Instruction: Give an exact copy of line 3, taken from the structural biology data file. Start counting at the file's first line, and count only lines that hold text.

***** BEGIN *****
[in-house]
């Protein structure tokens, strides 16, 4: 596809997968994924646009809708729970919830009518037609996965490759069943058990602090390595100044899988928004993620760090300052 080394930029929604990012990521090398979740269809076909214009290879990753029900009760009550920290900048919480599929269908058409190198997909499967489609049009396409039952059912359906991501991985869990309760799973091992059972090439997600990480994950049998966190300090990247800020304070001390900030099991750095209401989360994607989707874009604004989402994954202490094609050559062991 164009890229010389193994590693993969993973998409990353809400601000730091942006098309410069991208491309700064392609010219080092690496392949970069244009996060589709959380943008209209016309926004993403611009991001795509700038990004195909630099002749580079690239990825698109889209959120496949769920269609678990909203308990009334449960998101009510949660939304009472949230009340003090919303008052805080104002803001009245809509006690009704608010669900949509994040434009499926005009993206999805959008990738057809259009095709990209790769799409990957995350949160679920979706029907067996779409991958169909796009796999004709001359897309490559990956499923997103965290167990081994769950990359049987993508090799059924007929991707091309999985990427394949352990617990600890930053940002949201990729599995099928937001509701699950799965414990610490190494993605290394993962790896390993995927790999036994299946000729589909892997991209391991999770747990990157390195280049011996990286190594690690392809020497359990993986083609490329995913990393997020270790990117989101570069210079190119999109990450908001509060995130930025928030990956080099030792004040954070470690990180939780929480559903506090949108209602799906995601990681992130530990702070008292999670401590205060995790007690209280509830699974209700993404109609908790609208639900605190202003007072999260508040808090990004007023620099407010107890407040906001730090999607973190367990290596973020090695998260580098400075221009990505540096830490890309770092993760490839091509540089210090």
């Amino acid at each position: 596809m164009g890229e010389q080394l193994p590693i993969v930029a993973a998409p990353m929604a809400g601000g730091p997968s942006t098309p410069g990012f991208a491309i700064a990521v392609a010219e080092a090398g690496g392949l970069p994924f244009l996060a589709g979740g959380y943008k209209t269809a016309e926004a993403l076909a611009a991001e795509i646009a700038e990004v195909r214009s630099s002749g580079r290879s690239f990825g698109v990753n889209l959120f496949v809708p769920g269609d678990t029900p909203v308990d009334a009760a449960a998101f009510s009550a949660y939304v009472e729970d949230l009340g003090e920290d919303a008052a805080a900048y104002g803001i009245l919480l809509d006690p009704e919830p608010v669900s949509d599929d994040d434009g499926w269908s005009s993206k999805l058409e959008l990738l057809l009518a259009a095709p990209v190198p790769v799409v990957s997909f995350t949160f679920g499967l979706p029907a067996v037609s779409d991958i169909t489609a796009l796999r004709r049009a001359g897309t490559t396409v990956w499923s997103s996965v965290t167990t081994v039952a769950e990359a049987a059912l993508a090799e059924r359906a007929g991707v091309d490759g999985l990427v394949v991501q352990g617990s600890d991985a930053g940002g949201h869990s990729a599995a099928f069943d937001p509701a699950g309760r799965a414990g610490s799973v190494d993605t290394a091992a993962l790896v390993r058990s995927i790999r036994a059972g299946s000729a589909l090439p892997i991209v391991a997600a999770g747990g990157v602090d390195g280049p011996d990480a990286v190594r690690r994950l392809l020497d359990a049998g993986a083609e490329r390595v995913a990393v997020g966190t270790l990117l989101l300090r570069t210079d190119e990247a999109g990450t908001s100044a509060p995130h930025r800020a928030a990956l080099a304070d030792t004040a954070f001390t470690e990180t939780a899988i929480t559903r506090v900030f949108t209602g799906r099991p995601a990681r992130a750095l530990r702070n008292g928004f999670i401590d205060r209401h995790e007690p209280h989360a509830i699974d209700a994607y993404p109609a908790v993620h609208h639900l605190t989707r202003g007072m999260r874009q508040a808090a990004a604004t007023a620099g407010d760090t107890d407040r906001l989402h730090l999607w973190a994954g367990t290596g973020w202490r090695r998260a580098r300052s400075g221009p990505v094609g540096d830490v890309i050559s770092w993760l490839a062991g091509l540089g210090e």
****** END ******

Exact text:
């Amino acid at each position: 596809m164009g890229e010389q080394l193994p590693i993969v930029a993973a998409p990353m929604a809400g601000g730091p997968s942006t098309p410069g990012f991208a491309i700064a990521v392609a010219e080092a090398g690496g392949l970069p994924f244009l996060a589709g979740g959380y943008k209209t269809a016309e926004a993403l076909a611009a991001e795509i646009a700038e990004v195909r214009s630099s002749g580079r290879s690239f990825g698109v990753n889209l959120f496949v809708p769920g269609d678990t029900p909203v308990d009334a009760a449960a998101f009510s009550a949660y939304v009472e729970d949230l009340g003090e920290d919303a008052a805080a900048y104002g803001i009245l919480l809509d006690p009704e919830p608010v669900s949509d599929d994040d434009g499926w269908s005009s993206k999805l058409e959008l990738l057809l009518a259009a095709p990209v190198p790769v799409v990957s997909f995350t949160f679920g499967l979706p029907a067996v037609s779409d991958i169909t489609a796009l796999r004709r049009a001359g897309t490559t396409v990956w499923s997103s996965v965290t167990t081994v039952a769950e990359a049987a059912l993508a090799e059924r359906a007929g991707v091309d490759g999985l990427v394949v991501q352990g617990s600890d991985a930053g940002g949201h869990s990729a599995a099928f069943d937001p509701a699950g309760r799965a414990g610490s799973v190494d993605t290394a091992a993962l790896v390993r058990s995927i790999r036994a059972g299946s000729a589909l090439p892997i991209v391991a997600a999770g747990g990157v602090d390195g280049p011996d990480a990286v190594r690690r994950l392809l020497d359990a049998g993986a083609e490329r390595v995913a990393v997020g966190t270790l990117l989101l300090r570069t210079d190119e990247a999109g990450t908001s100044a509060p995130h930025r800020a928030a990956l080099a304070d030792t004040a954070f001390t470690e990180t939780a899988i929480t559903r506090v900030f949108t209602g799906r099991p995601a990681r992130a750095l530990r702070n008292g928004f999670i401590d205060r209401h995790e007690p209280h989360a509830i699974d209700a994607y993404p109609a908790v993620h609208h639900l605190t989707r202003g007072m999260r874009q508040a808090a990004a604004t007023a620099g407010d760090t107890d407040r906001l989402h730090l999607w973190a994954g367990t290596g973020w202490r090695r998260a580098r300052s400075g221009p990505v094609g540096d830490v890309i050559s770092w993760l490839a062991g091509l540089g210090e």